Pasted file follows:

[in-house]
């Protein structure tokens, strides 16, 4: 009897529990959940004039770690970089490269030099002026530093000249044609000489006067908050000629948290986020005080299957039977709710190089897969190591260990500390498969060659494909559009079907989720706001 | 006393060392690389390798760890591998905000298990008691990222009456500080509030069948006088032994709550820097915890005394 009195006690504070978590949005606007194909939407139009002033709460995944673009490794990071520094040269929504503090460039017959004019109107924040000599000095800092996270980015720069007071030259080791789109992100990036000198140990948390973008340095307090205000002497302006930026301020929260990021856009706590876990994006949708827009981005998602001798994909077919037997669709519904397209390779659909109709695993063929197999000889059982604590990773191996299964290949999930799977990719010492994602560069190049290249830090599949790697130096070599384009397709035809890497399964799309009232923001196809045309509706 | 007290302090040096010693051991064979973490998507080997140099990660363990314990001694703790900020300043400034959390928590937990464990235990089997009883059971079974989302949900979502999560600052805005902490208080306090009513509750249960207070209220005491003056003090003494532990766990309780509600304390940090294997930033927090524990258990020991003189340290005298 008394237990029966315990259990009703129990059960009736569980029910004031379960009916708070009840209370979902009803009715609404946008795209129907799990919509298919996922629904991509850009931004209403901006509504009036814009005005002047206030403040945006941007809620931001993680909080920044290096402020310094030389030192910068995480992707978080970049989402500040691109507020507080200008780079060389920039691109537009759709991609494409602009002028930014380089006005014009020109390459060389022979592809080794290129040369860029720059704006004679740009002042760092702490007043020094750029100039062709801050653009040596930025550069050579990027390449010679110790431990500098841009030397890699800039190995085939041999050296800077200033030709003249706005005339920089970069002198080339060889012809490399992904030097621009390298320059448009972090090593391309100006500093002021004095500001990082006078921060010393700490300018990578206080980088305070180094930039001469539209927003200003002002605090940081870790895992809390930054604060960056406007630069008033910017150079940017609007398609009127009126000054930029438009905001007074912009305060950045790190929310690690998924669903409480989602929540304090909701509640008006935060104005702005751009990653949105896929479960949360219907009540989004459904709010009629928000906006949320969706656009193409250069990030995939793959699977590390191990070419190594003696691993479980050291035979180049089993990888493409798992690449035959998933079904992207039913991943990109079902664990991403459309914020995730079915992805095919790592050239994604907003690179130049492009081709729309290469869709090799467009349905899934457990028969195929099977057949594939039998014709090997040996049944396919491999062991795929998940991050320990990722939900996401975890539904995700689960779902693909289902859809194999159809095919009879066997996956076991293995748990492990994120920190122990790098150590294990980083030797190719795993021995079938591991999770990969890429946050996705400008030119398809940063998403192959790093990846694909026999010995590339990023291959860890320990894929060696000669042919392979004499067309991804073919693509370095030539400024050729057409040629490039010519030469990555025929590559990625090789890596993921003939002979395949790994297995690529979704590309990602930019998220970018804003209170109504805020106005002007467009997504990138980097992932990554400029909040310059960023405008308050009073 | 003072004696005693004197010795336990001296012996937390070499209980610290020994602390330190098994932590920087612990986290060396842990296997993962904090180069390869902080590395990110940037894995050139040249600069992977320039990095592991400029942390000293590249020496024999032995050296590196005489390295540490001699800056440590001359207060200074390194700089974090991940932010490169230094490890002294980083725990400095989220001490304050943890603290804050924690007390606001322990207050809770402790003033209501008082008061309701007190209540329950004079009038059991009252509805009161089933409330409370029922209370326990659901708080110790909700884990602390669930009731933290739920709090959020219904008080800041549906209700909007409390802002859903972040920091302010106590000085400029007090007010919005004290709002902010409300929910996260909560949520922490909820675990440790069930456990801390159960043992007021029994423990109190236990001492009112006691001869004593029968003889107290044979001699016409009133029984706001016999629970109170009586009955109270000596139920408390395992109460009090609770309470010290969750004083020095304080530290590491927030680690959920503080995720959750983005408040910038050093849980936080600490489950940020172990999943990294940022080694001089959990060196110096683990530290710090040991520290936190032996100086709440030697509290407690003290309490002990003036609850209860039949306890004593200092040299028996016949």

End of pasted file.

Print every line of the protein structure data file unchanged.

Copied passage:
[in-house]
């Protein structure tokens, strides 16, 4: 009897529990959940004039770690970089490269030099002026530093000249044609000489006067908050000629948290986020005080299957039977709710190089897969190591260990500390498969060659494909559009079907989720706001 | 006393060392690389390798760890591998905000298990008691990222009456500080509030069948006088032994709550820097915890005394 009195006690504070978590949005606007194909939407139009002033709460995944673009490794990071520094040269929504503090460039017959004019109107924040000599000095800092996270980015720069007071030259080791789109992100990036000198140990948390973008340095307090205000002497302006930026301020929260990021856009706590876990994006949708827009981005998602001798994909077919037997669709519904397209390779659909109709695993063929197999000889059982604590990773191996299964290949999930799977990719010492994602560069190049290249830090599949790697130096070599384009397709035809890497399964799309009232923001196809045309509706 | 007290302090040096010693051991064979973490998507080997140099990660363990314990001694703790900020300043400034959390928590937990464990235990089997009883059971079974989302949900979502999560600052805005902490208080306090009513509750249960207070209220005491003056003090003494532990766990309780509600304390940090294997930033927090524990258990020991003189340290005298 008394237990029966315990259990009703129990059960009736569980029910004031379960009916708070009840209370979902009803009715609404946008795209129907799990919509298919996922629904991509850009931004209403901006509504009036814009005005002047206030403040945006941007809620931001993680909080920044290096402020310094030389030192910068995480992707978080970049989402500040691109507020507080200008780079060389920039691109537009759709991609494409602009002028930014380089006005014009020109390459060389022979592809080794290129040369860029720059704006004679740009002042760092702490007043020094750029100039062709801050653009040596930025550069050579990027390449010679110790431990500098841009030397890699800039190995085939041999050296800077200033030709003249706005005339920089970069002198080339060889012809490399992904030097621009390298320059448009972090090593391309100006500093002021004095500001990082006078921060010393700490300018990578206080980088305070180094930039001469539209927003200003002002605090940081870790895992809390930054604060960056406007630069008033910017150079940017609007398609009127009126000054930029438009905001007074912009305060950045790190929310690690998924669903409480989602929540304090909701509640008006935060104005702005751009990653949105896929479960949360219907009540989004459904709010009629928000906006949320969706656009193409250069990030995939793959699977590390191990070419190594003696691993479980050291035979180049089993990888493409798992690449035959998933079904992207039913991943990109079902664990991403459309914020995730079915992805095919790592050239994604907003690179130049492009081709729309290469869709090799467009349905899934457990028969195929099977057949594939039998014709090997040996049944396919491999062991795929998940991050320990990722939900996401975890539904995700689960779902693909289902859809194999159809095919009879066997996956076991293995748990492990994120920190122990790098150590294990980083030797190719795993021995079938591991999770990969890429946050996705400008030119398809940063998403192959790093990846694909026999010995590339990023291959860890320990894929060696000669042919392979004499067309991804073919693509370095030539400024050729057409040629490039010519030469990555025929590559990625090789890596993921003939002979395949790994297995690529979704590309990602930019998220970018804003209170109504805020106005002007467009997504990138980097992932990554400029909040310059960023405008308050009073 | 003072004696005693004197010795336990001296012996937390070499209980610290020994602390330190098994932590920087612990986290060396842990296997993962904090180069390869902080590395990110940037894995050139040249600069992977320039990095592991400029942390000293590249020496024999032995050296590196005489390295540490001699800056440590001359207060200074390194700089974090991940932010490169230094490890002294980083725990400095989220001490304050943890603290804050924690007390606001322990207050809770402790003033209501008082008061309701007190209540329950004079009038059991009252509805009161089933409330409370029922209370326990659901708080110790909700884990602390669930009731933290739920709090959020219904008080800041549906209700909007409390802002859903972040920091302010106590000085400029007090007010919005004290709002902010409300929910996260909560949520922490909820675990440790069930456990801390159960043992007021029994423990109190236990001492009112006691001869004593029968003889107290044979001699016409009133029984706001016999629970109170009586009955109270000596139920408390395992109460009090609770309470010290969750004083020095304080530290590491927030680690959920503080995720959750983005408040910038050093849980936080600490489950940020172990999943990294940022080694001089959990060196110096683990530290710090040991520290936190032996100086709440030697509290407690003290309490002990003036609850209860039949306890004593200092040299028996016949």